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From the category archives: Presidential Politics

Trump’s Debt Idea = Social Security Default

 

The latest idea from Donald Trump, the GOP Presidential candidate and self-proclaimed “king of debt,” would have devastating effects on the Social Security Trust Fund. While we could write pages on the Treasury bond market, federal debt and the Social Security Trust fund, chances are you wouldn’t want to read it, so instead, here is a quick summary of the issue.  

Starting first with The Donald’s plan to run the U.S. government like one of his failing casinos.  He described it on CNN:

“If we can buy back government debt at a discount -- in other words, if interest rates go up and we can buy bonds back at a discount -- if we are liquid enough as a country we should do that. ... People said I want to go and buy debt, and default on debt. These people are crazy. This is the United States government. First of all, you never have to default because you print the money, I hate to tell you, OK? So there's never a default. ... I'm the king of debt. I understand debt better than probably anybody. I know how to deal with debt very well. I love debt. But, you know, debt is tricky, and it's dangerous; you have to be careful, and you have to know what you're doing.”

Both the Motley Fool and The Economist have raised red flags on what this strategy would actually mean for the Social Security Trust Fund -- which has $2.79 trillion invested in Treasury notes that Trump is apparently willing to devalue.

“Debt issued by the U.S. government is done so with the ‘full faith and credit’ of the United States. To consider allowing U.S. debt to get into a situation that incites a crash in bond prices would probably undermine the high quality ratings bestowed on U.S. debt and raise major red flags in the U.S. stock market and in markets around the world that look to the U.S. as a rock-solid financial leader.

The single largest holder of U.S. debt is the Social Security Trust, which held 16% of outstanding national debt at the end of Q1 2013. Other federal programs holding U.S. debt include the Medicare Hospital Insurance Trust, military retirement fund, and federal civil-service retirement and disability fund. If Trump were to consider buying back debt at a discount it would potentially reduce the investment value of the Social Security Trust, which generally invests its cash reserves in extremely safe, interest-bearing U.S. Treasury notes. Doing so could wind up hurting current and future retirees who depend on this key federal program."

The Economist reminds us this approach is what got Greece into so much fiscal hot water:

“The idea, it seems, would be to get creditors {editor’s note: in the case of the Social Security Trust Fund that’s seniors, the disabled and survivors} to accept less than 100 cents on the dollar. This happens with corporate bankruptcies; if the market price has fallen to 60 cents on the dollar, and been snapped up by specialist hedge funds, then redeeming the debt at 70 cents on the dollar may be a good deal. Emerging economies have done the same in the past when they have fallen on hard times; it happened in Greece.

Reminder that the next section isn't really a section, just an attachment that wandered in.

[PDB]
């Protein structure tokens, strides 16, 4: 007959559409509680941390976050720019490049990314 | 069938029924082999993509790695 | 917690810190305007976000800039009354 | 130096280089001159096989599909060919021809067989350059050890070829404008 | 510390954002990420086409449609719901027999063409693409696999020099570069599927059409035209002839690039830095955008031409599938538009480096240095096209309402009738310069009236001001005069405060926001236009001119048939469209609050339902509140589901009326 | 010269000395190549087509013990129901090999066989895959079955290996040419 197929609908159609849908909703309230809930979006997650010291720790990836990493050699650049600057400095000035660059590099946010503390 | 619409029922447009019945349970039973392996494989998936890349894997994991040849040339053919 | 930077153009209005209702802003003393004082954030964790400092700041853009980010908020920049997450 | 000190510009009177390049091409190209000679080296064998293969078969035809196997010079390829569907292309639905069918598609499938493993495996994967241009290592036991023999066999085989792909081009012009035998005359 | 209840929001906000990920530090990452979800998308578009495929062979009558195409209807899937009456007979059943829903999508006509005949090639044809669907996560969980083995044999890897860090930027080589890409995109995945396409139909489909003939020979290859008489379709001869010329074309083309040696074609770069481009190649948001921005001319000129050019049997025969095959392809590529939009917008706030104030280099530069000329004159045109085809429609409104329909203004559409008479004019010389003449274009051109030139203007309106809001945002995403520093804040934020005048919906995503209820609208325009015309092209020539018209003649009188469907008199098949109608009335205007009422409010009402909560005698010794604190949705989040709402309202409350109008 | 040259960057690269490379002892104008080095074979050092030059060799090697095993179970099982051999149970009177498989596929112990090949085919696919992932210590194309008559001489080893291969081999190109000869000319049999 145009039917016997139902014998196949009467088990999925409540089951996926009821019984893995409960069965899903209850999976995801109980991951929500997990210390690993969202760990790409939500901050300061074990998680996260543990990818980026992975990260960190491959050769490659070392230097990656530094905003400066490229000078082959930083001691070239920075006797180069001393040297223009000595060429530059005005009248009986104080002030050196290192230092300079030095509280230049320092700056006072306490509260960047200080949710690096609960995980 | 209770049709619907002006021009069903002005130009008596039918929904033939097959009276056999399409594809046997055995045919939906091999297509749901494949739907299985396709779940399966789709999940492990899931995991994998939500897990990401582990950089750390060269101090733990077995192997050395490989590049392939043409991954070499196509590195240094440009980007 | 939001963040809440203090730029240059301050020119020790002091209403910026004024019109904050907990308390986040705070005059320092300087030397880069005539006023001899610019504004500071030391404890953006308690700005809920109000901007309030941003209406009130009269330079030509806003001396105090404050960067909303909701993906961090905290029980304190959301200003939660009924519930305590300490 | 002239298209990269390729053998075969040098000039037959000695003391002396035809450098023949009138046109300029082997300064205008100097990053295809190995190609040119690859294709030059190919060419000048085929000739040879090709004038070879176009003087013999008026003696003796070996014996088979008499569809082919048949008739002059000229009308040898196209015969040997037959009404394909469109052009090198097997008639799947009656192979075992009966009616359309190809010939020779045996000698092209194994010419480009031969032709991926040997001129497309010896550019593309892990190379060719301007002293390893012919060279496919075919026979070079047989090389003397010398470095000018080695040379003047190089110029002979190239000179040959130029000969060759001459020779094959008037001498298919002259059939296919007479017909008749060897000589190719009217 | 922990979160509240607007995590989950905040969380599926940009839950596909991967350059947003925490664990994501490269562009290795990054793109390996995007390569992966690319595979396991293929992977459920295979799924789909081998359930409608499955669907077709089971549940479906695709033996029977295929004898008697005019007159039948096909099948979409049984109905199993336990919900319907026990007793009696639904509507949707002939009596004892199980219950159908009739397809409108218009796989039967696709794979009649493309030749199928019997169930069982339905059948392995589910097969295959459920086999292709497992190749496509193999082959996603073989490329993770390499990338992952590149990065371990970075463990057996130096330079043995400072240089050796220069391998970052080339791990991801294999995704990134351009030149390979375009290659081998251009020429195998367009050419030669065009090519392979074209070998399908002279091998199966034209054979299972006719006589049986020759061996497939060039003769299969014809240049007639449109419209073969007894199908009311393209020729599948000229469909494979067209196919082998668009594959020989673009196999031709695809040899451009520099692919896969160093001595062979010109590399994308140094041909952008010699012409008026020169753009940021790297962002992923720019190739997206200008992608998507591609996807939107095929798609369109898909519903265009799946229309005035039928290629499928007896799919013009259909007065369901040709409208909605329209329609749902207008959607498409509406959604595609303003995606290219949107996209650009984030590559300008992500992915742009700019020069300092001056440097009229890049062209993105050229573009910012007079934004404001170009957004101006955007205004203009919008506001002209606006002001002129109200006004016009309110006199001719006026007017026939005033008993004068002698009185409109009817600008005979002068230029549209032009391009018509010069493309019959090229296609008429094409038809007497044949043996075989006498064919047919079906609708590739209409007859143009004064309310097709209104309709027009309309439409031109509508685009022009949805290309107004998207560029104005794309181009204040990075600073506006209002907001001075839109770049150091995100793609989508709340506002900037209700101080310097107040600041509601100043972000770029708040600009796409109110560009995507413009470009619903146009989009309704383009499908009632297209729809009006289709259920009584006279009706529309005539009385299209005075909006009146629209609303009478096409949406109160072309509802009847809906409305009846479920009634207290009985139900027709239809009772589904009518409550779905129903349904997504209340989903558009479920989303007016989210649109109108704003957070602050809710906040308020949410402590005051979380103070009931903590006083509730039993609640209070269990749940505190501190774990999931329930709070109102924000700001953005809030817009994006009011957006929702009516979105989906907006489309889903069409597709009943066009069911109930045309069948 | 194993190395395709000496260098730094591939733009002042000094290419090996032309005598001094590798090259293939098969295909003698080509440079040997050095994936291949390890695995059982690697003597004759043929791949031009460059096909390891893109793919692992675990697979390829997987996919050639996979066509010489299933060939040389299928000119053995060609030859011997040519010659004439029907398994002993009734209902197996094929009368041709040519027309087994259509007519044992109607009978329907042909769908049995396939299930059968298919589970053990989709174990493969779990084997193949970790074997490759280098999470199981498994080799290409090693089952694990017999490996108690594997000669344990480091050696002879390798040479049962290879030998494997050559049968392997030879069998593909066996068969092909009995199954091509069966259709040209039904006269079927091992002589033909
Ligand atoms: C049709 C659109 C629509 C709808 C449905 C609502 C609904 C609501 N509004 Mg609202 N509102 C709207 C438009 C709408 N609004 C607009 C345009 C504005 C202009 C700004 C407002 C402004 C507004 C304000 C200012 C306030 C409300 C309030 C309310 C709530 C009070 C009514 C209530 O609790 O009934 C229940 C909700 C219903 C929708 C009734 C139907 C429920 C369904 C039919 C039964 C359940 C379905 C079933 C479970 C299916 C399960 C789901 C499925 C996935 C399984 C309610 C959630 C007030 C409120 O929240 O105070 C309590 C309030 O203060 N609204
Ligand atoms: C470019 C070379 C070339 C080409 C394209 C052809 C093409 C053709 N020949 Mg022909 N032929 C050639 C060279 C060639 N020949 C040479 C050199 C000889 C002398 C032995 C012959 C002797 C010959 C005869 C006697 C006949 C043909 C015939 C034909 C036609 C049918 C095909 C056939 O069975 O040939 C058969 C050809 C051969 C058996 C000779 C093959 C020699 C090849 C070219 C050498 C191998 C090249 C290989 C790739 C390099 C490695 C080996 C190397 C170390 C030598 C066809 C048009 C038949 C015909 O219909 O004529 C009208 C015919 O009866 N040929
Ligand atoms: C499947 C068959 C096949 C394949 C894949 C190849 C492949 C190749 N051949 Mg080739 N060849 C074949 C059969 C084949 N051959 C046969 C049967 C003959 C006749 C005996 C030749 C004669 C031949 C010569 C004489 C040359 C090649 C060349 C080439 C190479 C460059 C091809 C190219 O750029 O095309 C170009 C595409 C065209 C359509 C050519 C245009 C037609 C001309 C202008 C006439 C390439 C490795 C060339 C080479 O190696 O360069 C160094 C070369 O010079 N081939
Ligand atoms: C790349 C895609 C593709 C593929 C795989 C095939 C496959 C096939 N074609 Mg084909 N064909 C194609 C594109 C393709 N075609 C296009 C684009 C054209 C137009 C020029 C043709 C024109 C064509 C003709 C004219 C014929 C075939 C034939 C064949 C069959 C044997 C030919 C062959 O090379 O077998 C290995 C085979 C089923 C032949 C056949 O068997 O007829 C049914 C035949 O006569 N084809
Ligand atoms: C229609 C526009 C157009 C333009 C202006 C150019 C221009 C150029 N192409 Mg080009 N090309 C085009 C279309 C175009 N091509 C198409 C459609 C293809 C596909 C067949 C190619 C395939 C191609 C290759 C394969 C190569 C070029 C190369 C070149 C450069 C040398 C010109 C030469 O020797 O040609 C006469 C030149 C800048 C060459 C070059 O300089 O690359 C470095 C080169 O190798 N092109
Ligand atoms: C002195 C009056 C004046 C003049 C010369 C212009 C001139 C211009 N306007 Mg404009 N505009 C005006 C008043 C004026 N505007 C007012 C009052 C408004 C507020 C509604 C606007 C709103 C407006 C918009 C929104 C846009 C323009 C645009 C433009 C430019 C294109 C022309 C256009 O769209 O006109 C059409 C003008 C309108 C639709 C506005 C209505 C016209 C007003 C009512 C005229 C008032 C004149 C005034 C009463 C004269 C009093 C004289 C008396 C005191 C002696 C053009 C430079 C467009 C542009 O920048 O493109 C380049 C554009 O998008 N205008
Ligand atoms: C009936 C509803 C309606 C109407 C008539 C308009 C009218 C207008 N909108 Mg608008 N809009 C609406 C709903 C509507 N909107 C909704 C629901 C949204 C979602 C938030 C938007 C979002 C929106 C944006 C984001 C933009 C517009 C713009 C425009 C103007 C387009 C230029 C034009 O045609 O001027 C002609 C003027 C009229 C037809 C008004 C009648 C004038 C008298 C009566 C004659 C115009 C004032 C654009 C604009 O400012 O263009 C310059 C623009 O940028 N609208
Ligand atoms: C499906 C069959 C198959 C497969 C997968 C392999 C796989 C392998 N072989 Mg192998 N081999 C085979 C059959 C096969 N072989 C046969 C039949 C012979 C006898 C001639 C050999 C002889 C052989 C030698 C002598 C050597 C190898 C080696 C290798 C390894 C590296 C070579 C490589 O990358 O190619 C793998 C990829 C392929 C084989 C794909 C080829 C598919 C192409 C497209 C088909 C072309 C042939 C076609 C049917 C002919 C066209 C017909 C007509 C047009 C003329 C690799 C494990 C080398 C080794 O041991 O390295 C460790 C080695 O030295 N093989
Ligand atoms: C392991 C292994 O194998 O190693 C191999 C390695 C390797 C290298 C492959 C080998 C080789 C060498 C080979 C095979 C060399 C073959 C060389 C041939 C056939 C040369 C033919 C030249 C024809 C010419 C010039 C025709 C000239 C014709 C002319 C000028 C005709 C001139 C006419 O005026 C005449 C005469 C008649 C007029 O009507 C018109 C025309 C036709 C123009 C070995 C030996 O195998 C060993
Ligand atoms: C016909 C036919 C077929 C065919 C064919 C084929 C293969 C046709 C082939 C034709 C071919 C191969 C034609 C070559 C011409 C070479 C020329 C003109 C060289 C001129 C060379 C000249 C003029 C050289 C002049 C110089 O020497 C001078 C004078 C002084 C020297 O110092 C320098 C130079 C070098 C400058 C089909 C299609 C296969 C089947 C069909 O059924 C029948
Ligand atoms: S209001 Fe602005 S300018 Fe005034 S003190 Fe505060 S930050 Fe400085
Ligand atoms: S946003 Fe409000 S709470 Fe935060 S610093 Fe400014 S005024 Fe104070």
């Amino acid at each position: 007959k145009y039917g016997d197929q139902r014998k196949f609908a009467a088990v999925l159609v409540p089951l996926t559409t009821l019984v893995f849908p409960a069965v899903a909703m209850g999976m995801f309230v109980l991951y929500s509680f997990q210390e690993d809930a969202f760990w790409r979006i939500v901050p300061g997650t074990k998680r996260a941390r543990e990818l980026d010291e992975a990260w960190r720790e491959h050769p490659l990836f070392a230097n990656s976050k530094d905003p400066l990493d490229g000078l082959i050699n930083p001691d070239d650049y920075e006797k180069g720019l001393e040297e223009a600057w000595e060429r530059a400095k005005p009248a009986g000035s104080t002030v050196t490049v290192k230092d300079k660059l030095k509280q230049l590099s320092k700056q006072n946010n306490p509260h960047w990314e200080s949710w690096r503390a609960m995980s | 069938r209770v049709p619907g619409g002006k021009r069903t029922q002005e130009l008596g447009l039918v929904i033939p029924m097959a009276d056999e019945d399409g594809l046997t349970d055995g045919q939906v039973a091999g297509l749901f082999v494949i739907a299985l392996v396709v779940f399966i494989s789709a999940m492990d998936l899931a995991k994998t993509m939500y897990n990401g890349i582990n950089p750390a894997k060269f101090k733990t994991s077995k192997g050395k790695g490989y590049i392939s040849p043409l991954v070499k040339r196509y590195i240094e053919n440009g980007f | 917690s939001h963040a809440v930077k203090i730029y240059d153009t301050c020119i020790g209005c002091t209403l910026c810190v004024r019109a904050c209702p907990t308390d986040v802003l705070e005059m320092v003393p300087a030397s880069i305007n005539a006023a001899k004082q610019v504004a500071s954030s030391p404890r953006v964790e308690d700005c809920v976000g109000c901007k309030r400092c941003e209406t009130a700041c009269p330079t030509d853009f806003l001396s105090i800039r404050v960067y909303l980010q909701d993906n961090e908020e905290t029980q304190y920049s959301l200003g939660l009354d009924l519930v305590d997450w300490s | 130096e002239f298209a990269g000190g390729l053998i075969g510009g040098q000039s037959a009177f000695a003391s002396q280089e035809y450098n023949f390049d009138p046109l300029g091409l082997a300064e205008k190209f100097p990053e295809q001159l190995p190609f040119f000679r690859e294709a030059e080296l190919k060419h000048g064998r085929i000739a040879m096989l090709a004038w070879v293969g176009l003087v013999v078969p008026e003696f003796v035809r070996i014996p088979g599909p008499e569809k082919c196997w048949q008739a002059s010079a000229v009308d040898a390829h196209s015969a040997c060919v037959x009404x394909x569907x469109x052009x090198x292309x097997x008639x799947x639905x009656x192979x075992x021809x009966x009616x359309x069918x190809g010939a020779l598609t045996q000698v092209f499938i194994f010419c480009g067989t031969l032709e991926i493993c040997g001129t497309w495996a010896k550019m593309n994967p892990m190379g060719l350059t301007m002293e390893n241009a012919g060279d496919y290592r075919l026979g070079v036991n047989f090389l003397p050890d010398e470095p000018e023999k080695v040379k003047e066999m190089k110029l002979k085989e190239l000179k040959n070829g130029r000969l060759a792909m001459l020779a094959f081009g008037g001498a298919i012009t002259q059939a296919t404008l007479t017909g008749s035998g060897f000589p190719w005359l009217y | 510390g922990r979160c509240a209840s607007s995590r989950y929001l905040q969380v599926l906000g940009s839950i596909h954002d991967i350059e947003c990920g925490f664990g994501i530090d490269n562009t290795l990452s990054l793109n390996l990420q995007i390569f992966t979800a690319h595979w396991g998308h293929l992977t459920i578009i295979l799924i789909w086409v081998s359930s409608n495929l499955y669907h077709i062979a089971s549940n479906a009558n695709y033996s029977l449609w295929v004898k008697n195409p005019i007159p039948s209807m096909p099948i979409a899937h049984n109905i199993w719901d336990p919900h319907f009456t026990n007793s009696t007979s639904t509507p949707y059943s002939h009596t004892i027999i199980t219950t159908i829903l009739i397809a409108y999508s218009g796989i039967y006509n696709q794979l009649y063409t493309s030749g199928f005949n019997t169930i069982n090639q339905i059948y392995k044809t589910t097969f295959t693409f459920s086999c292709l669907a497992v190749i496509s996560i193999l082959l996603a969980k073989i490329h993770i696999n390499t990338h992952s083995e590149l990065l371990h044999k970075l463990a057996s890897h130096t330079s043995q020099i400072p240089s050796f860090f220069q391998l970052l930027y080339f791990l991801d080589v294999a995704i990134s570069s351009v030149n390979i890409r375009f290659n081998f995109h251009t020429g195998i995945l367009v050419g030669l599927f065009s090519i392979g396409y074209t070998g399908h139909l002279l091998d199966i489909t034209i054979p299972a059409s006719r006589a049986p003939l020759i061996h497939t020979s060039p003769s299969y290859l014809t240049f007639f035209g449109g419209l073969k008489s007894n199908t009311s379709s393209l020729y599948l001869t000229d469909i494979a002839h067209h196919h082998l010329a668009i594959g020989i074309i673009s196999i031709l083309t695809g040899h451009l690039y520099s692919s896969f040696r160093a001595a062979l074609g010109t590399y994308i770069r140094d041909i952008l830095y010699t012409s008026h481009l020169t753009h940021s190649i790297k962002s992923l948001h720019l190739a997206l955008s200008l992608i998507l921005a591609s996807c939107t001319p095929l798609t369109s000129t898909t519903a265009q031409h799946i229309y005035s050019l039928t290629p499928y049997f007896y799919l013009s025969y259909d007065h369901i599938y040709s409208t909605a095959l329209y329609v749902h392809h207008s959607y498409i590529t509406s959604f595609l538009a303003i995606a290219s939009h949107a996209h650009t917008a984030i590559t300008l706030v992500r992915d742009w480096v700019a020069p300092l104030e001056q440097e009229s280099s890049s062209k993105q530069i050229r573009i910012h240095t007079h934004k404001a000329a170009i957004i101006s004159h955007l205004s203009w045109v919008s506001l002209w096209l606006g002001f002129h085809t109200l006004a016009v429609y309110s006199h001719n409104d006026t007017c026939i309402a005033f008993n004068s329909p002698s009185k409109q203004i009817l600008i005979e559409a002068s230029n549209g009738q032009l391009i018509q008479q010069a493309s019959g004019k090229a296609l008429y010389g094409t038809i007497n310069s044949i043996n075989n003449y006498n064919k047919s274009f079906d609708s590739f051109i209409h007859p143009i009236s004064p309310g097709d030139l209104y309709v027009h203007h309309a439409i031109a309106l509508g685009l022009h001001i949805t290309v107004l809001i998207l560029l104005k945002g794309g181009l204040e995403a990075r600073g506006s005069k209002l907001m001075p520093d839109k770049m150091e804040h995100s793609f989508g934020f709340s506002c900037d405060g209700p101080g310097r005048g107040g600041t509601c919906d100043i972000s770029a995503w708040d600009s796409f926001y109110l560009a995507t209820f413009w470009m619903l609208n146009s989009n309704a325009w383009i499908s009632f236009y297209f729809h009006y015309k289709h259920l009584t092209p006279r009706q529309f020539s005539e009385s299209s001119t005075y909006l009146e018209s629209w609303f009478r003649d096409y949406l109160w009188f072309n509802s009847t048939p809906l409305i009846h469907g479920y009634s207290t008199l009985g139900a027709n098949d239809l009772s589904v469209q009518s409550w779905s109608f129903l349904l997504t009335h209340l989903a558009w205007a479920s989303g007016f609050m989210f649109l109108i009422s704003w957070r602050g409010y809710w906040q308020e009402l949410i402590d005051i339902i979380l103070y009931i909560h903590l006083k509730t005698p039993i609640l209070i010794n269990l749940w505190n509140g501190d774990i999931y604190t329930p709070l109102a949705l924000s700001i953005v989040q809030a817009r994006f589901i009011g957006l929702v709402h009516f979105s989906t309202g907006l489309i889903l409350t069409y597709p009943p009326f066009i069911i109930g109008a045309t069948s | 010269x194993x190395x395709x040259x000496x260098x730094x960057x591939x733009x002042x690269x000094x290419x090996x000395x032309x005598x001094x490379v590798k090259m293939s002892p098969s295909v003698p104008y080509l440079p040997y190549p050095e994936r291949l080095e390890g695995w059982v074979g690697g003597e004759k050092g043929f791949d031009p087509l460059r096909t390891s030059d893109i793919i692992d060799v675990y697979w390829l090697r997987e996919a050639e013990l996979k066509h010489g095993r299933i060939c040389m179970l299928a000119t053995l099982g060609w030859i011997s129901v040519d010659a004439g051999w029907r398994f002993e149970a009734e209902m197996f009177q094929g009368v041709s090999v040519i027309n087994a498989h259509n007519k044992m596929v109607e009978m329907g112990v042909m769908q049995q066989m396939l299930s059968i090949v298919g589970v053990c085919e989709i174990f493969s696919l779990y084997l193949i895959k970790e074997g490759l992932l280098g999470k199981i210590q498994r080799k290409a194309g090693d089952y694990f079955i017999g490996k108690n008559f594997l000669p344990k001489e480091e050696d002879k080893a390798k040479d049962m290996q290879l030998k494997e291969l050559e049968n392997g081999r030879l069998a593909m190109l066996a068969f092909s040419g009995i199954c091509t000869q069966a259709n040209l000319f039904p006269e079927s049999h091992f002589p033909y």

But with Treasury bonds, investors expect to get 100 cents on the dollar. It is the risk-free asset that underpins the entire global financial system. A forced deal, of course, would count as a default. Treasury bonds are at the heart of the financial system. Banks use them as collateral for loans; insurance companies hold them as reserves; pension funds own then to fund retirement benefits; mutual funds own them as well. Any default within the system would have cataclysmic consequences for the economy that would far outweigh any gains in refinancing costs. To cap it all, the Federal Reserve owns almost $2.5 trillion of Treasury bonds and the Social Security Fund some $2.8 trillion. So the government would, in part, be defaulting to itself.

In short, this seems like a completely nonsensical idea. Do you think it is possible that Mr Trump didn't think it through and just said the first words that came into his head? Couldn't be.”

The takeaway from all of this is that Donald Trump’s claims that he’ll “leave Social Security alone” is an empty promise because, if his debt plan becomes reality, the Social Security Trust will lose years of solvency and the billions of dollars contributed to the Trust Fund by American workers will actually be worth only pennies on the dollar.  

Trump Campaign Admits They’re Open to “Entitlement Changes”

It was just a matter of time...

The Trump campaign was a participant in yesterday’s annual Pete Peterson fiscal summit which each year brings together the nation’s so-called “fiscal hawks” for a full day of doom-and-gloom prognosticating about how Social Security and Medicare will bankrupt America.  In case you’ve forgotten, multi-billionaire Wall Streeter and former Nixon Commerce Secretary Pete Peterson, has committed to spend a billion dollars in his war on America’s safety net programs.  This annual wing-ding for Washington’s “very important people” is just one of the many ways he spends that money. 

Now, you might think Donald Trump would be an unlikely guest at this event given his break from conservatives and often-stated position that he won’t cut Social Security and Medicare. In truth, Trump’s campaign was right at home with the Peterson crowd as his chief policy advisor, Sam Clovis, provided participants a fuller description of what Trump actually plans if elected President. It was music to the anti-Social Security crowd’s ears: